The Snow Goose
The Snow Goose, Paul Gallico’s bittersweet story of loneliness and redemption, spans a decade, from 1930 to May 1940, when the British government implored sailors to take their boats across the English Channel to rescue soldiers trapped before the advancing German army at Dunkirk. During these ten years, hunchbacked and shunned by society, Philip Rhayader purchases a lighthouse on the Essex Coast. There he paints birds and maintains a sanctuary for migrating geese and wild ducks. Philip’s solitude ends when a young girl brings him a wounded snow goose to heal. Over the years, as the friendship between Philip and Frith slowly deepens, the snow goose becomes Philip’s constant companion, even following him around his studio as he paints.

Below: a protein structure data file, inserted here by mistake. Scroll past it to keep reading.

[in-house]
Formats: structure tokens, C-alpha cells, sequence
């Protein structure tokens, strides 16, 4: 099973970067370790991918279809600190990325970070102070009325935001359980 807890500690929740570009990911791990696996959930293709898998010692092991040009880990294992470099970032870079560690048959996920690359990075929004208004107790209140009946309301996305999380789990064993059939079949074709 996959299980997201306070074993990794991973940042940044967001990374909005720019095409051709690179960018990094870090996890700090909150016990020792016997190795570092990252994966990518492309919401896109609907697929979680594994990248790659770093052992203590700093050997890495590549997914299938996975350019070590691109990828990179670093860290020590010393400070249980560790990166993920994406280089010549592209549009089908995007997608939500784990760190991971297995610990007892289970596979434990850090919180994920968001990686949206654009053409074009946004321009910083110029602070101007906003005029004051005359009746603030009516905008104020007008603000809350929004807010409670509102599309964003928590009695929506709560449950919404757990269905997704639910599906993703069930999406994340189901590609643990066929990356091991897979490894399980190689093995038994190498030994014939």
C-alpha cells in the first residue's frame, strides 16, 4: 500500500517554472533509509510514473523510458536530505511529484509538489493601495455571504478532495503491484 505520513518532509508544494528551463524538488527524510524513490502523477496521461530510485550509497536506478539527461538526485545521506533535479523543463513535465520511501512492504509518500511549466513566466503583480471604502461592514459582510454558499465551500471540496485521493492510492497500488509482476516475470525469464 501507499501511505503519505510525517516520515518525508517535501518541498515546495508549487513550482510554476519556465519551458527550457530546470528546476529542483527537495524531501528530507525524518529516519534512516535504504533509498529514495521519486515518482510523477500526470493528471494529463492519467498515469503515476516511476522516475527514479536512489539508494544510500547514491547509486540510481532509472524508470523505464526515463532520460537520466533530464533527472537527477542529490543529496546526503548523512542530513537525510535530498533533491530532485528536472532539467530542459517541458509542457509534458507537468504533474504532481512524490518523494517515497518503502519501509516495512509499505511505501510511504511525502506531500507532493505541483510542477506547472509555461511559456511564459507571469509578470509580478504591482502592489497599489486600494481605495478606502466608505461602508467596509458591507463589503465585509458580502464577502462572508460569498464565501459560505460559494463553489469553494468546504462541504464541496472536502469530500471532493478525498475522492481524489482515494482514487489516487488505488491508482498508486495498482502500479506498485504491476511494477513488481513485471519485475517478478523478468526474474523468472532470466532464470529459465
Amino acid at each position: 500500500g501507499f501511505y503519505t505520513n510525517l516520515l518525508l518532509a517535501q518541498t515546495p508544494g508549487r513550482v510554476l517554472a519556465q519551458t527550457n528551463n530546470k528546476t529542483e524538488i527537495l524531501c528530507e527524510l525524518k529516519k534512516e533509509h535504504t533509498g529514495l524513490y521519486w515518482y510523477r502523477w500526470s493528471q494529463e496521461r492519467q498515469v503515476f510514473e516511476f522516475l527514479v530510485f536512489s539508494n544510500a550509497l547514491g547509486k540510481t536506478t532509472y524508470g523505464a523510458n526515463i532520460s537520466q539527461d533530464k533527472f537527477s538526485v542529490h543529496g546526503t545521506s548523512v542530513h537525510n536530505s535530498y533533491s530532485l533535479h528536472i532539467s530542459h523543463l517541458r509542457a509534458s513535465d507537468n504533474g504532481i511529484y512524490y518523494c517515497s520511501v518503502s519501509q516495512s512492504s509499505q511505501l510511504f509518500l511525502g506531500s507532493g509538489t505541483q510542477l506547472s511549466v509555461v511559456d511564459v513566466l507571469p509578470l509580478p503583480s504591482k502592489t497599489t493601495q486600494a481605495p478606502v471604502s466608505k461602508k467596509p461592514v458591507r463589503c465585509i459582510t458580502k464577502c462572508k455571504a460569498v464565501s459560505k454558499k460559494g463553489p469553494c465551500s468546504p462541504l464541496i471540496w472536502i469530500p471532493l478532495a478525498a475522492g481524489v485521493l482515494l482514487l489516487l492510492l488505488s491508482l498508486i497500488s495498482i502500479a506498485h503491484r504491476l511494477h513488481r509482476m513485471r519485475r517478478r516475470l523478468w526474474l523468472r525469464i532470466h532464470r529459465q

Ten years pass, and when the plea for sailors to rescue the men at Dunkirk comes, Philip valiantly sets off in his little boat. Despite his physical deformity, with the snow goose swirling over his sailboat, Philip rescues many men that day, and he and the snow goose become the stuff of legend.
First published in the Saturday Evening Post in 1940 and again as a novel in 1941 for adults, this new edition is evocatively illustrated by Angela Barrett. Highly recommended.